For me, it was an odd question because it had implications of a spatial experience more so than a quantitative or qualitative measure. I’d ask the question and what I’d get back was always quantitative or qualitative; not experiential, and yet that seemed to be what I was looking for.
Over the next year, I was also had a recurring dream. It was always the same and always elicited the same feelings of mystery and contradiction. The setting was water; deep and dark water. While expecting the normalcy of seas, where life abounds with fish and mammal, and the water is rich with plankton and seaweed, this sea was without apparent life on any kind, and the nature of the water was pure and clear. It felt like a great, green sea whose mass was beyond spatial limitations. The clarity of the darkness was as if light radiated from it and not through it. There was no up or down.
I saw myself there in this sea; in this deep. I was without goggle, tank, fins or even snorkel, but rather swimming slowly through the weight of the water; sensing some plasma or pneuma that my arms and legs pulled slowly through. Most curious to me (I have always been fully conscious of my dreams and can always remark on what I am experiencing) was that I felt no urge or need to breathe; I was just there, in the deep. I appeared to radiate my own light, or more accurately, it was as if illumination just surrounded me. I knew I would not drown, nor any evil befall me. I sensed peace, safety and life. I also knew I was not alone.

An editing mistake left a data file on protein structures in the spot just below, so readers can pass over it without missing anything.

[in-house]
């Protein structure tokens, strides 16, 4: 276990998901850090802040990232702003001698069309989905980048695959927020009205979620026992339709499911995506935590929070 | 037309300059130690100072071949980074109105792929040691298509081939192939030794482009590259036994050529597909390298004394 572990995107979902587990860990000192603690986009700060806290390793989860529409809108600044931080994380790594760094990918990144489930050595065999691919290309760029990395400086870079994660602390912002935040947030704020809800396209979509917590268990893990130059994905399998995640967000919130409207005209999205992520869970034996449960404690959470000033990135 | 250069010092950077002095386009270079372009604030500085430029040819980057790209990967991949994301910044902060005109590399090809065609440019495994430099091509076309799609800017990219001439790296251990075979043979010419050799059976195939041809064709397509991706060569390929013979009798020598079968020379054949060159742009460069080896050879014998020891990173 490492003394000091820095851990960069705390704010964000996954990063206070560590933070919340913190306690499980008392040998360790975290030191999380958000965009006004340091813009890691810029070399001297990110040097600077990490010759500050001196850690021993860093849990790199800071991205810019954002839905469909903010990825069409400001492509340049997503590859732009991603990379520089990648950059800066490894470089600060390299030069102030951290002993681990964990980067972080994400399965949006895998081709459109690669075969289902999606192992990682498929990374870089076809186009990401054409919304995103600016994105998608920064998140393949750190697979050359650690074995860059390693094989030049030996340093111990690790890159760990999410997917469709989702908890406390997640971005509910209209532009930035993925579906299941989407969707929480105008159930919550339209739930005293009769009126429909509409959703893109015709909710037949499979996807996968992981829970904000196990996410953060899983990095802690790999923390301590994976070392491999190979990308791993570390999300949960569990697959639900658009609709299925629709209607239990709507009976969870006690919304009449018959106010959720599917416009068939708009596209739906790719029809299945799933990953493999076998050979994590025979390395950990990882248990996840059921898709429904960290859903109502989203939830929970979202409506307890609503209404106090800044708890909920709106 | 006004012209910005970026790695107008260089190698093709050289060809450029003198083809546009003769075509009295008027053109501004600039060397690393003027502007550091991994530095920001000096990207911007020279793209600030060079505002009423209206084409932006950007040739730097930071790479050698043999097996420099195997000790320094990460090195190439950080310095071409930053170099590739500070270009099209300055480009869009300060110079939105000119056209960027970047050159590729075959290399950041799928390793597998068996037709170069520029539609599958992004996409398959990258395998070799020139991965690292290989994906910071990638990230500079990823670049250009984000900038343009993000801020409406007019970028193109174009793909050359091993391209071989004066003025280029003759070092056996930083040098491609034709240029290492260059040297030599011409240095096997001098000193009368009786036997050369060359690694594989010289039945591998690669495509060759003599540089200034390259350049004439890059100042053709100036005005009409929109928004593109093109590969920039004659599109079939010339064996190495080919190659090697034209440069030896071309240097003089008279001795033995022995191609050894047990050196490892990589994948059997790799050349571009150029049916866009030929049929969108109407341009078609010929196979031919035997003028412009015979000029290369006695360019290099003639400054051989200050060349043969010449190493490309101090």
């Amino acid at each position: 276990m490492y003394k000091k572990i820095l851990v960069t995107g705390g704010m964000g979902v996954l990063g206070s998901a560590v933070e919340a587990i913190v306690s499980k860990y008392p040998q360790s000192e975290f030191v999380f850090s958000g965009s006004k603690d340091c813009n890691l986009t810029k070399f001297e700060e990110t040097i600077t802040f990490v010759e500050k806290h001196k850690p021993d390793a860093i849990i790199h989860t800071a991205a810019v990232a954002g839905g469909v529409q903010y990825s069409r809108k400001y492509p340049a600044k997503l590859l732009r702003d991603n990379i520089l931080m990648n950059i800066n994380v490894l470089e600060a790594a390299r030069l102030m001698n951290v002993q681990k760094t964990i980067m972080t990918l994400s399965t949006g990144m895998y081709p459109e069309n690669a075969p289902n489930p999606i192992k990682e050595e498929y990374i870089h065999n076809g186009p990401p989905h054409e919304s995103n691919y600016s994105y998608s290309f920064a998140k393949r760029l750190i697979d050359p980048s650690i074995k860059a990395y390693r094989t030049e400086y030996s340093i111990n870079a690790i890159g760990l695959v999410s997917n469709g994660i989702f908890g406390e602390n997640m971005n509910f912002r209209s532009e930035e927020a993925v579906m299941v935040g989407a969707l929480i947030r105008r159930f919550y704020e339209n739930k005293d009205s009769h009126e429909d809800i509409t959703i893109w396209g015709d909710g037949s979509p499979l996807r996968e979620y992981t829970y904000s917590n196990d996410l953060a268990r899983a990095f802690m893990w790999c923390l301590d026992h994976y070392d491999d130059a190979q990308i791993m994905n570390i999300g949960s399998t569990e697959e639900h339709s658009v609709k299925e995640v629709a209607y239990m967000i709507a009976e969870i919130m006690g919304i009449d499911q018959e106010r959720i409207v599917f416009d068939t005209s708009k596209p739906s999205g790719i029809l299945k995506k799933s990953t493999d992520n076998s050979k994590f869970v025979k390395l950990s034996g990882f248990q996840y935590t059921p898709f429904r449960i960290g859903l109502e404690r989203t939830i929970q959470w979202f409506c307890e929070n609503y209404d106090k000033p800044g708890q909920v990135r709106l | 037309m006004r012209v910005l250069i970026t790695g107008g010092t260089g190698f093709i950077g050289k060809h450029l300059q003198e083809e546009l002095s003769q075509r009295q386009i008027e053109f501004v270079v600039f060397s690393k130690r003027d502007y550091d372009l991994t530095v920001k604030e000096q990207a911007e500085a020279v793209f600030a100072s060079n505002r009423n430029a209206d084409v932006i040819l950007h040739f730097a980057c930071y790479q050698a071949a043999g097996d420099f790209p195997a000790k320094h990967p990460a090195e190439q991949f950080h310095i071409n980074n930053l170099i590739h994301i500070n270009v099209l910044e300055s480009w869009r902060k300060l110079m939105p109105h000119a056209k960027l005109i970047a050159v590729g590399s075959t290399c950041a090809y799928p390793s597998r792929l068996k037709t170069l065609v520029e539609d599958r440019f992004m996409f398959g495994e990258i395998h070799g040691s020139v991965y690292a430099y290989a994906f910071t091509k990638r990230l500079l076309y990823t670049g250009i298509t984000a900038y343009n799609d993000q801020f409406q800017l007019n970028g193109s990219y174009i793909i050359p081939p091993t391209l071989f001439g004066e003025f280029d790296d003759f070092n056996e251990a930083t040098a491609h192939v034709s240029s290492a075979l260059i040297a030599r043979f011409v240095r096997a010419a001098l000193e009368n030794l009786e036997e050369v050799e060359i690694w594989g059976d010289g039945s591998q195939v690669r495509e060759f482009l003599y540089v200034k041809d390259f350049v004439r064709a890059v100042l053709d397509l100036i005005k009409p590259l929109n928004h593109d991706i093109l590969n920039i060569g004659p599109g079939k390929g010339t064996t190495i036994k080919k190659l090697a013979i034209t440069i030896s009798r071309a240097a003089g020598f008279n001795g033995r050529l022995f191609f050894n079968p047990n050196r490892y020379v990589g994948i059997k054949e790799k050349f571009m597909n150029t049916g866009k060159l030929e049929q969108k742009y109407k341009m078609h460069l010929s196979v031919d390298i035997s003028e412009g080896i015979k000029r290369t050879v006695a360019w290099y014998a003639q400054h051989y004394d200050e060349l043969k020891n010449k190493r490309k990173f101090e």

The dreams were always the same, always to the point, and short. With no body of knowledge about things of God, I had not even the thought that this dream was showing me something of God. I left them alone for some time, actually about two years, until I read a pastor’s sermon online, and came across a reference to the word “Tehom”, or the “deep”, and Genesis 1:2. This caught my mind in revelation for it began to congeal an answer to my unfolding question, “How deep is deep?” and it brought my mind back to my dreams.